Peggy’s Weaving Tips

Please enjoy the weaving tips below that I’ve accumulated over quite a few years. I have just published the most popular tip as a Kindle booklet: Peggy’s Weaving Tips: Hemstitching! It is an enhanced version of the tip plus a gallery of hemstitching variations. It is available for download on Amazon for $2.99. Of course it can be viewed on all Kindle readers and on most smart phones, tablets, and computers if you install the free Kindle reading app on your device.  Watch for more eBooks on weaving tips. Any suggestions for tips?

How to Make Lark’s Head Knots
Using the Two-stick Heading
Homemade Counter for Sectional Beaming
Yarn Packages and Tension Boxes:
Combining Sectional and Plain Beaming
Warping Drum
Lacing On
Two-Stick Heading
Tying on New Warps the New Way
Beam the Warp Under a Lot of Tension
Threading Without Mistakes: Part One
Prevent the Loom from Walking: “Firewood Method”
Threading Without Mistakes: Part Two
Jim’s Adjustable Loop
Kitestick Instead of Chaining Your Warps
Two Ways to Tie Lease Sticks
Automatic Reed Hook
Lease Cord Instead of Lease Sticks
Yarn Count Explained: Understanding the Labels on Yarn Packages
End-feed Shuttles Go Back and Forth Like Boat Shuttles
Jim’s Fisherman’s Knot
Crank in the Right Direction
Weight Bundles of Warps to Make Threading Easy
Use a Tension Box to Wind Pirns and Bobbins Tight
Making a Special Raddle
McMorran Balance
Beam Your Warps Under Tension
What Looms Do
Tying onto the Apron Rod
Use Color Coded Ties to Avoid Twists and Tangles
Weaving With Two or More Warps: Part One
Weaving with Two or More Warps: Part Two
 Weaving with Two or More Warps: Part Three
Planning a Project
The Path on the Warping Board
 Screw Eyes The “Catch” fine Threads
A Special Bow
How Many Ounces in a 50-gram Ball?
A Better Way to use Paper for Winding Warps
Some Yarns Twist Severely in Raddle Groups
The doubling Stand and Tension Box
Avoiding Twists in the Raddle Groups
More About Yarns: Unbalanced, Plied, Singles
Lease Sticks: In or Out During Weaving?
Size of Lease Sticks is Important
sett
Ashnenhurt Rule
Sett: Allowing for the Purpose
Sett: Making Your Weaving Easier
Sett for Balanced, Warp-faced, and Weft-faced Fabrics
Weaver’s Knot and Different Ways to Make It: Part I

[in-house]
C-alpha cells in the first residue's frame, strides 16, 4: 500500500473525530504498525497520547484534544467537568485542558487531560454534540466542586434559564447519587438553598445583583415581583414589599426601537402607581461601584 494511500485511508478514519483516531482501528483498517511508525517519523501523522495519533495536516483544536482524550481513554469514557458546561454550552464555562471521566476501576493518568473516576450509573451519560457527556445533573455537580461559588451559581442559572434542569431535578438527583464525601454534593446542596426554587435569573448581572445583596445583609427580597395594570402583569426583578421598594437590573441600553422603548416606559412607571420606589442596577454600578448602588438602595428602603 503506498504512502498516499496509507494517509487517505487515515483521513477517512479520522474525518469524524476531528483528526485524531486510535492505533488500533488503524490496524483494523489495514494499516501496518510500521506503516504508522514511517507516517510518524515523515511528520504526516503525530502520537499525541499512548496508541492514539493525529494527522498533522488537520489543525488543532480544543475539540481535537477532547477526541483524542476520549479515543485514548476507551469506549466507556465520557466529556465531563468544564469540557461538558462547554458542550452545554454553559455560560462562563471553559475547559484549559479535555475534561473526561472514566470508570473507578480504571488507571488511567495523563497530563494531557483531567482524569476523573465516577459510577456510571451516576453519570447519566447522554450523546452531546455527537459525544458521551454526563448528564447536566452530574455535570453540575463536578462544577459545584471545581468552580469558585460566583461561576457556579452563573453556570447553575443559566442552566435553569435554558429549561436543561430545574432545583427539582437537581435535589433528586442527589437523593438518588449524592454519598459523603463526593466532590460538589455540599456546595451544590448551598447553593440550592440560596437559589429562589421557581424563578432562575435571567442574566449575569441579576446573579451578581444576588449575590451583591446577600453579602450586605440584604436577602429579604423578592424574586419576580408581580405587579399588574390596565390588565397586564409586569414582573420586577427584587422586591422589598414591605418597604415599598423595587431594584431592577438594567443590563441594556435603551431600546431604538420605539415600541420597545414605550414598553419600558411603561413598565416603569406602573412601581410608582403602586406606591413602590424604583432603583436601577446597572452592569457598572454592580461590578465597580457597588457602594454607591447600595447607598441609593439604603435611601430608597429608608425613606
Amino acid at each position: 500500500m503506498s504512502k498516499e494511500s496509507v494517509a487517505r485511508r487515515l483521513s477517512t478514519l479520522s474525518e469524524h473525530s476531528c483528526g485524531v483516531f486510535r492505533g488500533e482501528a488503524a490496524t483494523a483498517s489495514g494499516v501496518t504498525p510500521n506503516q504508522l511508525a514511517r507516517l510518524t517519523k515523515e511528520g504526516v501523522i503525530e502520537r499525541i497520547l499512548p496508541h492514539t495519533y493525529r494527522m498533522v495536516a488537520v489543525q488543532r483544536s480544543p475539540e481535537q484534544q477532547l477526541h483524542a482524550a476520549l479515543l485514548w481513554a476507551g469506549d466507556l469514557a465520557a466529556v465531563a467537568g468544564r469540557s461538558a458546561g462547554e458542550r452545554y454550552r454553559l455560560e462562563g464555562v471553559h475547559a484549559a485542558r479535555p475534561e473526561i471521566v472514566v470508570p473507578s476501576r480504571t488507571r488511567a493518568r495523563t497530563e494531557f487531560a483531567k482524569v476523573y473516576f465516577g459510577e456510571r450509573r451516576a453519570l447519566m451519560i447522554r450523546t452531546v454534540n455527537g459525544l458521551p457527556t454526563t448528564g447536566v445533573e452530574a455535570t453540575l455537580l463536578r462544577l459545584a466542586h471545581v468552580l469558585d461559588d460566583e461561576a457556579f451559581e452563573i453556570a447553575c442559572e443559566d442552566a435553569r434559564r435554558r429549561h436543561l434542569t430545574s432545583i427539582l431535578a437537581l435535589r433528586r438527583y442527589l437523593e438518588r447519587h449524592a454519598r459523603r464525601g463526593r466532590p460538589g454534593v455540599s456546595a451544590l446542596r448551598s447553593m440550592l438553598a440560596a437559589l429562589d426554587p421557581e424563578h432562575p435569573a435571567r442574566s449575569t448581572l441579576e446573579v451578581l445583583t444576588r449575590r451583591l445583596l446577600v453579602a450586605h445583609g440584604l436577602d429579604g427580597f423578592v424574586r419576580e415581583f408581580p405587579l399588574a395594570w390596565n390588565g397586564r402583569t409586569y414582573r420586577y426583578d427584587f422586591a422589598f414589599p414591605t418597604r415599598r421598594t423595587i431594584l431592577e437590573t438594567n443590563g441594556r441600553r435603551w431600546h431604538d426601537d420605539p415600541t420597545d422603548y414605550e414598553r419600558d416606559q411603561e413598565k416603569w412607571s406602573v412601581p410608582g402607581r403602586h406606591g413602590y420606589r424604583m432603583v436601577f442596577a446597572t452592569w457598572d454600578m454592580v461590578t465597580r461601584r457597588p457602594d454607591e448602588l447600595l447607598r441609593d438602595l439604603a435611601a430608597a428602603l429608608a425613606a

Weaver’s Knot: Part II: When One End is Short
Weaver’s Knot: Part III: The Rabbit Hole Story
Weaver’s Knot: part IV: Double Weaver’s Knot
How Drafts Are Read
A Trick When You Must Unweave a Single Weft
Boat Shuttle Tips
For Your Weaving: a Beautiful Fringe
Unwinding Skeins
Warp Yarn Pills, Frays, Breaks
Sett Charts
Cutting Yarn Tails
Loom Waste
Tying a new Warp to an Old One
Pre-sleying a Reed
Allowing for Shrinkage
Narrow Warps: Another Approach
Why Make Two Crosses (Leases)
Crossed Warp Threads and How to Fix Them
Can’t Get a Shed?
Repairing a Broken Warp
Plain Weaves Are Wider than Twills
Why Warp Back-to-Front
Keeping Count
The Path on the Warping Board
Tie the End Loops
Lacing On
Warping Drum: Part One
Warping Drum: Part Two
Warping Drum: Part Three
Hemstitching
Boat Shuttle Bobbins
Manufacturer’s Knots
Try Tying on New Warps This Way
Using a Temple or Stretcher (Croc Clips)
Why Use a Paddle
Sheds Too Small

24 thoughts on “Peggy’s Weaving Tips

    • This indicates that the tension on the selvedge threads is too little in relationship to the rest of the warp. Can you tighten them or reduce the general tension on the whole warp? You only need enough tension on the warp to get a shed–unless you are doing weft faced things. Then the tension needs to be tight. I discuss this on page 309 in my book, Weaving for Beginners. You can order it on my web site.

    • Are the heddles all threaded and now you are threading the reed? Sounds like your yarn is being abraded by the reed. Change the reed to larger spaces and put more threads in each space to keep the sett you want. Larger spaces in the reed will prevent the reed’s wires from rubbing so much on the threads. You might have to open the sett up if that doesn’t work. When you weave, lift one shaft at a time when creating a shed. Then the threads themselves in the heddles and reed can pass with less abrasion. While weaving, constantly check for ANY fuzz balls on the warps behind the heddles and get rid of them immediately and check often. A fuzz ball will “knot” the warps together and become unseparable. Good luck. Keep me posted.
      Peggy